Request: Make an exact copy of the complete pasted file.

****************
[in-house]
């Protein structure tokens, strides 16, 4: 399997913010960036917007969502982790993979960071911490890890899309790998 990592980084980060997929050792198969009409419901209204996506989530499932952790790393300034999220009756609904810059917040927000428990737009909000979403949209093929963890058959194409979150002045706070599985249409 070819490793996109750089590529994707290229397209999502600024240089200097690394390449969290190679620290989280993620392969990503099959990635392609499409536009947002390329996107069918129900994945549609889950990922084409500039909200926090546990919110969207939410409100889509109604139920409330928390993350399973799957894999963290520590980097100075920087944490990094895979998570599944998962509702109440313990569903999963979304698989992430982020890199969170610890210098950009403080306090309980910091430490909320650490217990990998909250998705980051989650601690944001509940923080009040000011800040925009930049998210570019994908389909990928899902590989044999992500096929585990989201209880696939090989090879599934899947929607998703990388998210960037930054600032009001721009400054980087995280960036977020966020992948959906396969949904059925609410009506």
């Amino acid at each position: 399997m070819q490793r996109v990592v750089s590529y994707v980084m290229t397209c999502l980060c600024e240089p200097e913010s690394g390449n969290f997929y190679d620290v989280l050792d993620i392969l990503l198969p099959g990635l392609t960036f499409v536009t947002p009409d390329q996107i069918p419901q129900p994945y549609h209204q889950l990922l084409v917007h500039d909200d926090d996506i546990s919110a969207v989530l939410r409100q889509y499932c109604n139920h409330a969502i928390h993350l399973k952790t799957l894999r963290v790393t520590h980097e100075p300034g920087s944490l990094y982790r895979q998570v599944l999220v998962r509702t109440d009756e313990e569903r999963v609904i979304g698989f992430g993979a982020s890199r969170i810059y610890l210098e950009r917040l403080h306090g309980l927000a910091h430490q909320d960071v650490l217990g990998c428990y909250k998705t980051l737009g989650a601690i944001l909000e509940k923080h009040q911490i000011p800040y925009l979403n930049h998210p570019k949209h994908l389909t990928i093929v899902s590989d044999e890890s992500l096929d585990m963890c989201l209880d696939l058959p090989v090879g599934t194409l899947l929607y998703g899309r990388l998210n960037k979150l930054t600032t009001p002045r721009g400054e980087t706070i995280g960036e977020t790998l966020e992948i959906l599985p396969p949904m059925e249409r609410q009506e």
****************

[in-house]
């Protein structure tokens, strides 16, 4: 399997913010960036917007969502982790993979960071911490890890899309790998 990592980084980060997929050792198969009409419901209204996506989530499932952790790393300034999220009756609904810059917040927000428990737009909000979403949209093929963890058959194409979150002045706070599985249409 070819490793996109750089590529994707290229397209999502600024240089200097690394390449969290190679620290989280993620392969990503099959990635392609499409536009947002390329996107069918129900994945549609889950990922084409500039909200926090546990919110969207939410409100889509109604139920409330928390993350399973799957894999963290520590980097100075920087944490990094895979998570599944998962509702109440313990569903999963979304698989992430982020890199969170610890210098950009403080306090309980910091430490909320650490217990990998909250998705980051989650601690944001509940923080009040000011800040925009930049998210570019994908389909990928899902590989044999992500096929585990989201209880696939090989090879599934899947929607998703990388998210960037930054600032009001721009400054980087995280960036977020966020992948959906396969949904059925609410009506």
């Amino acid at each position: 399997m070819q490793r996109v990592v750089s590529y994707v980084m290229t397209c999502l980060c600024e240089p200097e913010s690394g390449n969290f997929y190679d620290v989280l050792d993620i392969l990503l198969p099959g990635l392609t960036f499409v536009t947002p009409d390329q996107i069918p419901q129900p994945y549609h209204q889950l990922l084409v917007h500039d909200d926090d996506i546990s919110a969207v989530l939410r409100q889509y499932c109604n139920h409330a969502i928390h993350l399973k952790t799957l894999r963290v790393t520590h980097e100075p300034g920087s944490l990094y982790r895979q998570v599944l999220v998962r509702t109440d009756e313990e569903r999963v609904i979304g698989f992430g993979a982020s890199r969170i810059y610890l210098e950009r917040l403080h306090g309980l927000a910091h430490q909320d960071v650490l217990g990998c428990y909250k998705t980051l737009g989650a601690i944001l909000e509940k923080h009040q911490i000011p800040y925009l979403n930049h998210p570019k949209h994908l389909t990928i093929v899902s590989d044999e890890s992500l096929d585990m963890c989201l209880d696939l058959p090989v090879g599934t194409l899947l929607y998703g899309r990388l998210n960037k979150l930054t600032t009001p002045r721009g400054e980087t706070i995280g960036e977020t790998l966020e992948i959906l599985p396969p949904m059925e249409r609410q009506e």